Life is better without Netflix
I gave up my Netflix account a few months ago in an effort to spend less time in front of my screen, especially at night.
I did this because I had this gnawing feeling I could no longer ignore, (as is with most gnawing feelings, their innate and inevitable unignorabality) that I was avoiding something.
I didn’t know what, but I’ve been doing enough work on the path to self mastery that I trusted it would come to me if I just stopped, if I got still (albeit uncomfortably so) and waited. I wish I could tell you that the moment I stopped watching TV series and movies and whatever else animated my screen, that a blinding epiphany came to me and filled me with a deeper sense of self and connection to everything and everyone, but that’s not what happened.
Here’s what did happen however.
Because I’ve always loved to read, and knew that I missed reading as much as I used to – Thank you Netflix, Instagram (and other more boring and awful social media platforms) and general life-related business,
I decided to start reading again. To fill the time I would’ve spent zoned out in front of my screen, rather instead of a book. A paper one.
This in and of itself was really difficult.
I realised, with shocking clarity that I struggled to focus as easily as I used to. Thank you again, my beautiful but dangerous IPhone, proving the science (again) that constant, short bursts of 15 -45 seconds of focus (The amount of time it takes to check your phone) is making us more stupid and decreasing our ability to focus for longer periods of time.
I struggled to find a book I could really engage with.
I tried all my go-to self mastery titles and authors, nothing. I tried fiction, nothing. I was like an listless addict uninterested in the things that used to engage my interest and imagination.
In hindsight I think I was in a kind of detox process. I had to just get through it.
After a few weeks, the habit was broken and I found myself simply doing other things. Going out a bit more, pushing through books, even when it seemed a bit boring (at least they put me to sleep), and generally getting used to just being. As in the more being less doing kind of way.
Just being is a hard thing to do, especially when we are trying to (unconsciously or not) avoid something, which as I mentioned, I was.
I was avoiding my creativity. My writing. I was avoiding creating and writing because I was avoiding the feelings that go along with my creativity and my writing.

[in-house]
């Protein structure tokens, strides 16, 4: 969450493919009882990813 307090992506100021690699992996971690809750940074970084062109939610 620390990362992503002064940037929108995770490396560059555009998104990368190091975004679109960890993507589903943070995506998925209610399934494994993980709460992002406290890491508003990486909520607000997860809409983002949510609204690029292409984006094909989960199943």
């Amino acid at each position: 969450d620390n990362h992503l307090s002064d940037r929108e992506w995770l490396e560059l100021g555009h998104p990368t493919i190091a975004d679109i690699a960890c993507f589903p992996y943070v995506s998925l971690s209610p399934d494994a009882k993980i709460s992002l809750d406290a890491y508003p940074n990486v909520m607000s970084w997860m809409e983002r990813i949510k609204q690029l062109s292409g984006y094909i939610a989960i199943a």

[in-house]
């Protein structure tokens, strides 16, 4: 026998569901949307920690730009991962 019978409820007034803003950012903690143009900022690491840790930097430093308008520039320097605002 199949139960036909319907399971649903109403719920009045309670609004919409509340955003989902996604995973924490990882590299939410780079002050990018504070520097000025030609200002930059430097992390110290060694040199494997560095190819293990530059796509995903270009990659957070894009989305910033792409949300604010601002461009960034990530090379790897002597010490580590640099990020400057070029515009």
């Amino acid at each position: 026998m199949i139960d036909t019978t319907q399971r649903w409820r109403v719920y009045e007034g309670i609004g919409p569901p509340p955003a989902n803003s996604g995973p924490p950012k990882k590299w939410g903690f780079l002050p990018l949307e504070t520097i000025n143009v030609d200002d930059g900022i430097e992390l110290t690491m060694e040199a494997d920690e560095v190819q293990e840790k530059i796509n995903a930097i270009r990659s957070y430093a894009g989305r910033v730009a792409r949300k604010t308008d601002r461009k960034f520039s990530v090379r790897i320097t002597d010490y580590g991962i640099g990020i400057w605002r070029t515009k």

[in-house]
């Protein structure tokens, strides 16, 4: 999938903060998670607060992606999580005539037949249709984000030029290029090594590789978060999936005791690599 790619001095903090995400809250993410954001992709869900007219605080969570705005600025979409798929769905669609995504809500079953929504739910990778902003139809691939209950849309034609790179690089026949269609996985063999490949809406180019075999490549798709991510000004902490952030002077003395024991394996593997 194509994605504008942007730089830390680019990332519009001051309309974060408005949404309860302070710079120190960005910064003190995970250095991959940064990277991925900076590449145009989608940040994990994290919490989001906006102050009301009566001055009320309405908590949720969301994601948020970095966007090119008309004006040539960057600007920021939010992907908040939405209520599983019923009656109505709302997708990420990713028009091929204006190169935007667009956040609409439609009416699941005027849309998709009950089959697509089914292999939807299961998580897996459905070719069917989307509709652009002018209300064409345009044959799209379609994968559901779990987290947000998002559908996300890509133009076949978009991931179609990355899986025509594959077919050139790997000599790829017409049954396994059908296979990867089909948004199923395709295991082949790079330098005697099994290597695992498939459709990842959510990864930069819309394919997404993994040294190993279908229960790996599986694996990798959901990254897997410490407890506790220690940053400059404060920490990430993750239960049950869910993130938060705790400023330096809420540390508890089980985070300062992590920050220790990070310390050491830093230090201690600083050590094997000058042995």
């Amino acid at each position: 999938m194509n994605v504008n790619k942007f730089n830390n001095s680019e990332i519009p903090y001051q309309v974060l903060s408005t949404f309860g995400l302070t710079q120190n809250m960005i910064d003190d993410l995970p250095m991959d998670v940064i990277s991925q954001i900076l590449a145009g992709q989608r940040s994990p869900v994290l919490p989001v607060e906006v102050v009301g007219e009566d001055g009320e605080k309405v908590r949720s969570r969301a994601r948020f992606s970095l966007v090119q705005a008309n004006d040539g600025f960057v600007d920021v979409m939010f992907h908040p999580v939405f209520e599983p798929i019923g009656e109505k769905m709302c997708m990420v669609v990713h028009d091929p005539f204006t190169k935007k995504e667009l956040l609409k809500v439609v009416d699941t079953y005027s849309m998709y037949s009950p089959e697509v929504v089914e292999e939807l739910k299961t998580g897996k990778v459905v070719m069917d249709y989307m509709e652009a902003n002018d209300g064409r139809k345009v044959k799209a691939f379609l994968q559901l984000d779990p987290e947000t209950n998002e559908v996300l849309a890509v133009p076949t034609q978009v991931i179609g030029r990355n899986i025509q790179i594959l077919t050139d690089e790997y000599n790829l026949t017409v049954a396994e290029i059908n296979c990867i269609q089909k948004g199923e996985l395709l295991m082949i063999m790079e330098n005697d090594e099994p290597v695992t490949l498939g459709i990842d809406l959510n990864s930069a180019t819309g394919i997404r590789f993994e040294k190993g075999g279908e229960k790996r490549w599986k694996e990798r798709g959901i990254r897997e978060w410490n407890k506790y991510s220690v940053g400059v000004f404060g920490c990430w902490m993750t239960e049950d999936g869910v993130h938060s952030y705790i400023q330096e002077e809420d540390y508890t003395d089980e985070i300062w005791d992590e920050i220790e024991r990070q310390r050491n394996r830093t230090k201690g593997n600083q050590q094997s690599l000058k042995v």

I had to the icky job of feeling my feelings again, being with me, being in my body, out of my head, (oh my god, all the things I teach and coach). I had temporarily forgotten myself.
It’s a tricky thing when your work is what you live. After a full day of teaching and coaching yoga and methods to self-mastery, guess what I want to do? Take a break from yoga and self-mastery tools and practices, and yet they are the very tools that keep me happy and fulfilled.
I abandoned that unproductive line of thinking, named it a non-dilemma, pulled up my big girl panties, and swiftly put my own principles back into practice and came back to myself.
I didn’t need a break from my life’s work; I needed to engage with the space I had been filling with screen time.
I got myself off to a second hand bookstore, because I love everything about second hand bookstores; The smell, the energy of millions of words still living on pages written by those long dead (well some of them). I feel like the wealthiest woman in the world standing in the section mostly dedicated to thinkers, philosophers and revolutionaries. For about €7 a book, I can access worlds and ideas and basically converse with the dead. I had found my love for books again.
I also had time away. I had time away from teaching and coaching. I had nothing but space to fill and feelings to feel and books to read.
I started with the Unbearable lightness of being by Milan Kundera, (the irony not wasted on me). I was unbearably light. Our colours and all that make us spectacularly human (if felt at the depths we have capacity for) being the lightness that makes living almost unbearable at times.
I think that’s why we hide in the things that make us feel numb, we avoid our potential, we avoid our humanity, we avoid the magnificent sadness, the joy, the everything because it’s easier.
It’s easier until it isn’t.
Last night I fell off the wagon and started a series on Netflix (not my account – I wasn’t prepared to take that step). I struggled to sleep after two episodes of whatever it was I watched.
I instantly missed myself. I’m no longer comfortable in the avoidance. I woke up and recommitted again to my books and to my writing.
This is the result.
Thank you for reading.
I teach play and creativity as being vital to enhancing our lives and as I get back to my own creative process, I encourage you to get back to yours.
Creativity is not a hobby, and optional extra, any more than sleeping is a hobby or an optional extra. Creativity is an essential outlet to keeping us happy and fulfilled.
So, go ahead, create like no one is watching, because they aren’t (they’re checking their phones). I totally stole at least half of that line from someone else.
What habits do you have in your life that you use a tool to avoid your greatness?
Commit to reducing that thing even by a fraction at a time, in an effort to spend those 5, 10, 15 , 45 minutes doing something that sets you on fire.
I remember reading somewhere that television is like spray paint to your third eye. I usually hate any statement that uses the third eye as a meaningless yoga analogy but this one is good. It can stay. You can use it too :-)